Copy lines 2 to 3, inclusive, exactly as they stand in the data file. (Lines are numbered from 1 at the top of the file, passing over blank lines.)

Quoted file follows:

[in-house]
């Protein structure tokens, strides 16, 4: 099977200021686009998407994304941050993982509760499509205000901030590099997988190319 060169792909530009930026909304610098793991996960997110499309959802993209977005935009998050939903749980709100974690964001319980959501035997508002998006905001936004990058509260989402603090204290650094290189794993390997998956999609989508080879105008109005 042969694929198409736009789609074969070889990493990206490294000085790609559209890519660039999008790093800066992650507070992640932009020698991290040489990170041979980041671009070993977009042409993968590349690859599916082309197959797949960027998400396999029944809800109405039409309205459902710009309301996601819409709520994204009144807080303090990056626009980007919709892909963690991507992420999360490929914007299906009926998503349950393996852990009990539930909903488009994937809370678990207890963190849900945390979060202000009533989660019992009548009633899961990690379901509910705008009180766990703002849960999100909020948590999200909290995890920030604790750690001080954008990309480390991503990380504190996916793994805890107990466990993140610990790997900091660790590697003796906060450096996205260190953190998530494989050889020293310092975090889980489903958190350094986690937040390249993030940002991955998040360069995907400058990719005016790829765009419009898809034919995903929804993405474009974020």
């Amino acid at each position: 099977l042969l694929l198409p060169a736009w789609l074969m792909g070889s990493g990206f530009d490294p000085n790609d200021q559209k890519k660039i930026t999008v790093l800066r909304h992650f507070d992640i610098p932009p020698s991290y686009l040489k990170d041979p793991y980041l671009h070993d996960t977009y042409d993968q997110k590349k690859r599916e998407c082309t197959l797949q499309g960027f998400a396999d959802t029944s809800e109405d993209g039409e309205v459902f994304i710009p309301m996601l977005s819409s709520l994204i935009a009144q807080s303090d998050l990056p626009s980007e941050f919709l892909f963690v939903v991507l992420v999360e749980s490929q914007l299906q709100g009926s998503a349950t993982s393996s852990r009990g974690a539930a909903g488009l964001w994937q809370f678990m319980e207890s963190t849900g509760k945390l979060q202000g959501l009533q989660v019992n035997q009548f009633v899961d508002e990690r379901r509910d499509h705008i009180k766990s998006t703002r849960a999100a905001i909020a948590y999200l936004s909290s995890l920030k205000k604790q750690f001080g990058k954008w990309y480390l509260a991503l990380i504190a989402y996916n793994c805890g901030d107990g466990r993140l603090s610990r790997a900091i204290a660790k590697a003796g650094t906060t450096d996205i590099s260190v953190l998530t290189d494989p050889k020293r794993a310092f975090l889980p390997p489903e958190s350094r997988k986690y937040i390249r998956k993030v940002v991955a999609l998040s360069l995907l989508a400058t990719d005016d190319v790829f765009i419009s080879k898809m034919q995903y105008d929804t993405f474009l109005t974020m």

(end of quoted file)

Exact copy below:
């Protein structure tokens, strides 16, 4: 099977200021686009998407994304941050993982509760499509205000901030590099997988190319 060169792909530009930026909304610098793991996960997110499309959802993209977005935009998050939903749980709100974690964001319980959501035997508002998006905001936004990058509260989402603090204290650094290189794993390997998956999609989508080879105008109005 042969694929198409736009789609074969070889990493990206490294000085790609559209890519660039999008790093800066992650507070992640932009020698991290040489990170041979980041671009070993977009042409993968590349690859599916082309197959797949960027998400396999029944809800109405039409309205459902710009309301996601819409709520994204009144807080303090990056626009980007919709892909963690991507992420999360490929914007299906009926998503349950393996852990009990539930909903488009994937809370678990207890963190849900945390979060202000009533989660019992009548009633899961990690379901509910705008009180766990703002849960999100909020948590999200909290995890920030604790750690001080954008990309480390991503990380504190996916793994805890107990466990993140610990790997900091660790590697003796906060450096996205260190953190998530494989050889020293310092975090889980489903958190350094986690937040390249993030940002991955998040360069995907400058990719005016790829765009419009898809034919995903929804993405474009974020």
């Amino acid at each position: 099977l042969l694929l198409p060169a736009w789609l074969m792909g070889s990493g990206f530009d490294p000085n790609d200021q559209k890519k660039i930026t999008v790093l800066r909304h992650f507070d992640i610098p932009p020698s991290y686009l040489k990170d041979p793991y980041l671009h070993d996960t977009y042409d993968q997110k590349k690859r599916e998407c082309t197959l797949q499309g960027f998400a396999d959802t029944s809800e109405d993209g039409e309205v459902f994304i710009p309301m996601l977005s819409s709520l994204i935009a009144q807080s303090d998050l990056p626009s980007e941050f919709l892909f963690v939903v991507l992420v999360e749980s490929q914007l299906q709100g009926s998503a349950t993982s393996s852990r009990g974690a539930a909903g488009l964001w994937q809370f678990m319980e207890s963190t849900g509760k945390l979060q202000g959501l009533q989660v019992n035997q009548f009633v899961d508002e990690r379901r509910d499509h705008i009180k766990s998006t703002r849960a999100a905001i909020a948590y999200l936004s909290s995890l920030k205000k604790q750690f001080g990058k954008w990309y480390l509260a991503l990380i504190a989402y996916n793994c805890g901030d107990g466990r993140l603090s610990r790997a900091i204290a660790k590697a003796g650094t906060t450096d996205i590099s260190v953190l998530t290189d494989p050889k020293r794993a310092f975090l889980p390997p489903e958190s350094r997988k986690y937040i390249r998956k993030v940002v991955a999609l998040s360069l995907l989508a400058t990719d005016d190319v790829f765009i419009s080879k898809m034919q995903y105008d929804t993405f474009l109005t974020m």